Interview on Migrant Workers and Labour Laws in India

Job Loss

In an interview to Edu-Almanac, an education e-magazine for students and educators, I spoke about the migrant labour crisis in the pandemic and suspension of labour laws in some states of India. http://www.edualmanac.com/2020/06/06/suspension-of-labour-laws-and-cutting-down-few-benefits-would-discourage-labourers-more/

Part of the interview can be read here

Q. What according to you is primary reason behind exodus of migrant labourers in the wake of COVID-19 crisis?

The primary reason for the exodus of the migrant labour was loss of job and income together with lack of social protection or support from the government or private sector during this time of crisis. We always knew that there are a large number of migrants in our cities. In Gujarat, Surat in particular is seen as a city of migrants. There are permanent migrants who have lived in the city for long periods and are unlikely to leave the city. But our concern here in this time of crisis is with circular migration.

Circular migration is temporary and repeated and is generally for employment. It follows a similar pattern year after year, within the state and across states. Inter-state migration in India was estimated at 9 million (Economic Survey of India, 2017). This is most likely to be the temporary variety. The Census of India 2011 estimated internal migration of intra-state migration at a total of 139 million. Of the total migrants, inter-state migration consisted of about 56 million in 2011, which is the focus of the media today. Obviously the number would be large a decade later in 2020.

In the time of the lockdown these circular migrants found themselves without jobs. The self-employed among them were unable to continue their manufacturing, trade or service activities. The reasons were both the demand and supply side problems. On the supply of labour, the workers were not allowed to travel to their place of work during the lockdown. On the demand side the employers had to shut down the units and many resorted to firing the workers or cutting their salaries. From the supply side the employers also faced the problem of access to inputs. On the demand side the cut in salaries of a large proportion of employees and inability to perform self-employed activity during lockdown led to lack of money in the hands of the people. This led a reduction in demand for goods and services, particularly of non-essential items.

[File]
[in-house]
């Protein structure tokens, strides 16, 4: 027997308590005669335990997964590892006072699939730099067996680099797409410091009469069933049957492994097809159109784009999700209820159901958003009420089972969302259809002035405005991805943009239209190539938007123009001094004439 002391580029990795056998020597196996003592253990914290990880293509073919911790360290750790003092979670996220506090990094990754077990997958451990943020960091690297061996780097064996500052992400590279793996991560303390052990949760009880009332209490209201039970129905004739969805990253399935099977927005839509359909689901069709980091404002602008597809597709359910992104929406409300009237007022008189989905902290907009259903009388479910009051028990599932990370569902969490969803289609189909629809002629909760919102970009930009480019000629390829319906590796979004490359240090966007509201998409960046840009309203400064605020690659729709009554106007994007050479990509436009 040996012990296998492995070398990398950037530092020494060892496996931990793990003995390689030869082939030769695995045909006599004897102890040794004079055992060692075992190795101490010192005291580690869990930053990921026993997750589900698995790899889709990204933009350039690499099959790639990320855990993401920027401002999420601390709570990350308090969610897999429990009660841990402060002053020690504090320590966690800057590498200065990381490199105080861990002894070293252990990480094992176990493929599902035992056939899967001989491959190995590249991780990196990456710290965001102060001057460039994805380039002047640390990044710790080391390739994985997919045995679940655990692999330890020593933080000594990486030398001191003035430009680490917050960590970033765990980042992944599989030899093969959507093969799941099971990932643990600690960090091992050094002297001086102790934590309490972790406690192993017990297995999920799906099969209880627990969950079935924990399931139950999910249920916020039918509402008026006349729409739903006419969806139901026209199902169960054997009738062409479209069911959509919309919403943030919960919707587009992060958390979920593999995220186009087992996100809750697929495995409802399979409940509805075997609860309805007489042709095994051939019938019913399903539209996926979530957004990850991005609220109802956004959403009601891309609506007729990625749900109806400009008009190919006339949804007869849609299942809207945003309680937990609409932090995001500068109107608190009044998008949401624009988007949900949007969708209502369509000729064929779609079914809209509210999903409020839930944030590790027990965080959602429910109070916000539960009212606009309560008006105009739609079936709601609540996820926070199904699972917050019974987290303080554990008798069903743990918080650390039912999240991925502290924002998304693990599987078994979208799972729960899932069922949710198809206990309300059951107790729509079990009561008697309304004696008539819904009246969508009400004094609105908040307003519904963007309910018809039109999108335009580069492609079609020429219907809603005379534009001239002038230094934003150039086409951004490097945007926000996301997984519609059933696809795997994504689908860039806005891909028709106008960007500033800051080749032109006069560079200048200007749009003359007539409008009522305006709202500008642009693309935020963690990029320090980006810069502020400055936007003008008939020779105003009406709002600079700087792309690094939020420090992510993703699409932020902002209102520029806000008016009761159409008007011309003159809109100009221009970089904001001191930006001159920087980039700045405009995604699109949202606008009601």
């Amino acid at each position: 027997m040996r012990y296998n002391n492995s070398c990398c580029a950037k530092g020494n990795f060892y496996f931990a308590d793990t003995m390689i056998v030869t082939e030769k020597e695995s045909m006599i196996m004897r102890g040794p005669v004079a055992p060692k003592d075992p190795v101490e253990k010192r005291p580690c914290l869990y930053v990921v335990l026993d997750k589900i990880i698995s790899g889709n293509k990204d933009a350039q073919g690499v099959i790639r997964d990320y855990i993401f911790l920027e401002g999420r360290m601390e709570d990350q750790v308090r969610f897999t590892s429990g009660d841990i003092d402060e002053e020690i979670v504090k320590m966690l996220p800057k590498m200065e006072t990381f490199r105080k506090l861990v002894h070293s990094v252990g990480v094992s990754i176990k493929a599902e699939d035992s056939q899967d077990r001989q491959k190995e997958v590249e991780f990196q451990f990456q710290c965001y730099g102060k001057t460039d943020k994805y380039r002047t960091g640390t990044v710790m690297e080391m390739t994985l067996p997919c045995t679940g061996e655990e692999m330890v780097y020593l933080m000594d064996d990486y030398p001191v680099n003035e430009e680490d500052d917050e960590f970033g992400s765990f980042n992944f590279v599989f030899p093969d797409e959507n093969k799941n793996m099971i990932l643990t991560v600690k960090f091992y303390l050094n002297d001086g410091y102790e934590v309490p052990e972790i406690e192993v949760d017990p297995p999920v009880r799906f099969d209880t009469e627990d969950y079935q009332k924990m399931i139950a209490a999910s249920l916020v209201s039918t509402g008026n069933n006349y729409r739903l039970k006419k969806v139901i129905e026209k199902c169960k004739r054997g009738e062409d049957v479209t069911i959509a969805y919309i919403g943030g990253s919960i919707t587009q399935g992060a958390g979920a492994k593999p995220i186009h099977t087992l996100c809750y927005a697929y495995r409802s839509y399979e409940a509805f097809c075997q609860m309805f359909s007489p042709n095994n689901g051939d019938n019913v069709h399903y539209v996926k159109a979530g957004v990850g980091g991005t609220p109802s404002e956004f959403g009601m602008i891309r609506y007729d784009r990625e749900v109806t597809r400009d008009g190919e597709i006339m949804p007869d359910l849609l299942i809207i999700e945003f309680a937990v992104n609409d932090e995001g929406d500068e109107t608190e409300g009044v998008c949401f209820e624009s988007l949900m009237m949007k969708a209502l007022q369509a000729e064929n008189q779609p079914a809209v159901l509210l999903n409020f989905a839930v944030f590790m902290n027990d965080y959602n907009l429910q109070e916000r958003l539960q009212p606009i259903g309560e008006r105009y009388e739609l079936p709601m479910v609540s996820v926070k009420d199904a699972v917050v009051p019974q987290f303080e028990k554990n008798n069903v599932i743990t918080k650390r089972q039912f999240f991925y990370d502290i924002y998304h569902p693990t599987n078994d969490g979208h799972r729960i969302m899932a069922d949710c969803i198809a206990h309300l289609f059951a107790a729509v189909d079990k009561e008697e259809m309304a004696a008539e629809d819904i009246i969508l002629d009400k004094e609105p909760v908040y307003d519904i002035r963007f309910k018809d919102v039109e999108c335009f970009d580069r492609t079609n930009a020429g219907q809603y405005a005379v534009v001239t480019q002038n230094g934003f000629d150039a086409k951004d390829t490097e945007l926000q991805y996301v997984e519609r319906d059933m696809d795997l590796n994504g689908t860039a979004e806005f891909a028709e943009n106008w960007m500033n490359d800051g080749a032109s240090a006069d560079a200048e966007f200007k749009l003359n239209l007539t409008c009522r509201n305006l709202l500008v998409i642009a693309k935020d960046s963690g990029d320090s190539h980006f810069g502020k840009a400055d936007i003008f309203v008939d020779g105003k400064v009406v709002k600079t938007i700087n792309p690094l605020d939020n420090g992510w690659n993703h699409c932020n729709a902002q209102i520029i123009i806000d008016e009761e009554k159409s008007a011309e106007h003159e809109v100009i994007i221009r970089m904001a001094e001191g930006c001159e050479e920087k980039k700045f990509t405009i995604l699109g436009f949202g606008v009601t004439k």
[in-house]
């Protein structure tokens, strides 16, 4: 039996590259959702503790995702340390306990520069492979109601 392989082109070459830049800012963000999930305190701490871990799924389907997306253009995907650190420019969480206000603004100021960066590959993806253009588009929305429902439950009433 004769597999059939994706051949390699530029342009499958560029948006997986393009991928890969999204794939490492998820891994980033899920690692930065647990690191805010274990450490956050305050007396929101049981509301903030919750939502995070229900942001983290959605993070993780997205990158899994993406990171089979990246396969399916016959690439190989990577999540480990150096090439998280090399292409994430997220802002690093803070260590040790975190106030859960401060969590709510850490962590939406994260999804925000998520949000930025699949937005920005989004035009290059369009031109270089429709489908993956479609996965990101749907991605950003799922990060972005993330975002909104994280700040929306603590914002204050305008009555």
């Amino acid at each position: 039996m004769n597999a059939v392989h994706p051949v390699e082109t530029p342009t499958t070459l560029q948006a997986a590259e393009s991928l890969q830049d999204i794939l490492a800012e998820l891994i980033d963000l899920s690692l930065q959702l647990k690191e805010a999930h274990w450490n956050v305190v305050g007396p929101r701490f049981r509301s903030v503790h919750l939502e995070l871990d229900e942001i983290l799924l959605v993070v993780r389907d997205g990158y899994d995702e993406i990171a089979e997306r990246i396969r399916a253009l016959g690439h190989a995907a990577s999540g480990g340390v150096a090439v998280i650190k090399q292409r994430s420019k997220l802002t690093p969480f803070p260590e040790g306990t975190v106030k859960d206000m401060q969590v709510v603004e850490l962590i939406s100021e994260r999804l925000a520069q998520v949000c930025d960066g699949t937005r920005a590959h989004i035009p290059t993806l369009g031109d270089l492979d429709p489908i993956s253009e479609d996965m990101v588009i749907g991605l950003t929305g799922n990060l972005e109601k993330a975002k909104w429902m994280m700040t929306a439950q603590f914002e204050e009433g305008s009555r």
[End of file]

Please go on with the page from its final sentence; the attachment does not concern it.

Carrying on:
The migrant workers found themselves in a fix, with no work and dwindling cash in their hands for survival. The cost of living in the city, such as rent or payment for utility services such as electricity, had not declined with decline in income. How could they make ends meet? And so the migrant were left with no alternative than to proceed home to their native states. This led to the exodus of the migrants that we have been witness to.

Q. Don’t you think the condition of labourers was always deplorable in our country with ineffectiveness of Migrant Workmen Act of 1979 and absence of Basic Income Provisioning for labourers from unorganised sector?     

The condition of temporary circular migrants has been deplorable in spite of the Inter-State Migrant Workmen Act, 1979. This is at least partly due to the fact that enforcement of laws is poor in India. The Act calls for the registration of all contractors dealing with migrant workers and the registration of all migrant workers. It calls for inspectors to check on the contractors and the conditions of the workers. However, these provisions are not strictly implemented.

The Migrant Workmen Act is to be subsumed under the new labour code, Occupational Safety, Health and Working Conditions Code, 2019. This code subsumes and replaced 13 labour laws and is supposed to strengthen the rights of migrant labour. It remains to be seen if this labour reform will help improve the conditions of the migrant workers.

Labour market reforms will remain incomplete if some form of Basic Income Provision and social security cover is not worked out for the workers. Ideally, such Basic Income Provision should be universal and not targeted, as this would increase the chances of implementation.

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